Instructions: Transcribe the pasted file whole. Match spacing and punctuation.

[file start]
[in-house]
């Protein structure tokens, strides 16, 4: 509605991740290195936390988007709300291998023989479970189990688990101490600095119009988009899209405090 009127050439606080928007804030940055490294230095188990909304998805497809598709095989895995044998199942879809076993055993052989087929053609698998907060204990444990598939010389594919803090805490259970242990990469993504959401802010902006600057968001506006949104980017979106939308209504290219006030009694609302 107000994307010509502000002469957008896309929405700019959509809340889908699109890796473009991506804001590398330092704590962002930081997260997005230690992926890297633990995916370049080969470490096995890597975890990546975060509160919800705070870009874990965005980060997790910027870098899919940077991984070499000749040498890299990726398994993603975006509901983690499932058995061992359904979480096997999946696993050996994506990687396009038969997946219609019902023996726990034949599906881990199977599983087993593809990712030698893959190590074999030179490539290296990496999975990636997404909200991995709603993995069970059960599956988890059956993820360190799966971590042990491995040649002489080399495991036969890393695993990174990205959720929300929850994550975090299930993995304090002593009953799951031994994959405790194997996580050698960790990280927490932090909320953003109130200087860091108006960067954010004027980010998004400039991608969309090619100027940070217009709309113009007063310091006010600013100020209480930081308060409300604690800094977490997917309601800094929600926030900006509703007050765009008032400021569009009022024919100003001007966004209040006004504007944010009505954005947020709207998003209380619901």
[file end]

[in-house]
């Protein structure tokens, strides 16, 4: 509605991740290195936390988007709300291998023989479970189990688990101490600095119009988009899209405090 009127050439606080928007804030940055490294230095188990909304998805497809598709095989895995044998199942879809076993055993052989087929053609698998907060204990444990598939010389594919803090805490259970242990990469993504959401802010902006600057968001506006949104980017979106939308209504290219006030009694609302 107000994307010509502000002469957008896309929405700019959509809340889908699109890796473009991506804001590398330092704590962002930081997260997005230690992926890297633990995916370049080969470490096995890597975890990546975060509160919800705070870009874990965005980060997790910027870098899919940077991984070499000749040498890299990726398994993603975006509901983690499932058995061992359904979480096997999946696993050996994506990687396009038969997946219609019902023996726990034949599906881990199977599983087993593809990712030698893959190590074999030179490539290296990496999975990636997404909200991995709603993995069970059960599956988890059956993820360190799966971590042990491995040649002489080399495991036969890393695993990174990205959720929300929850994550975090299930993995304090002593009953799951031994994959405790194997996580050698960790990280927490932090909320953003109130200087860091108006960067954010004027980010998004400039991608969309090619100027940070217009709309113009007063310091006010600013100020209480930081308060409300604690800094977490997917309601800094929600926030900006509703007050765009008032400021569009009022024919100003001007966004209040006004504007944010009505954005947020709207998003209380619901």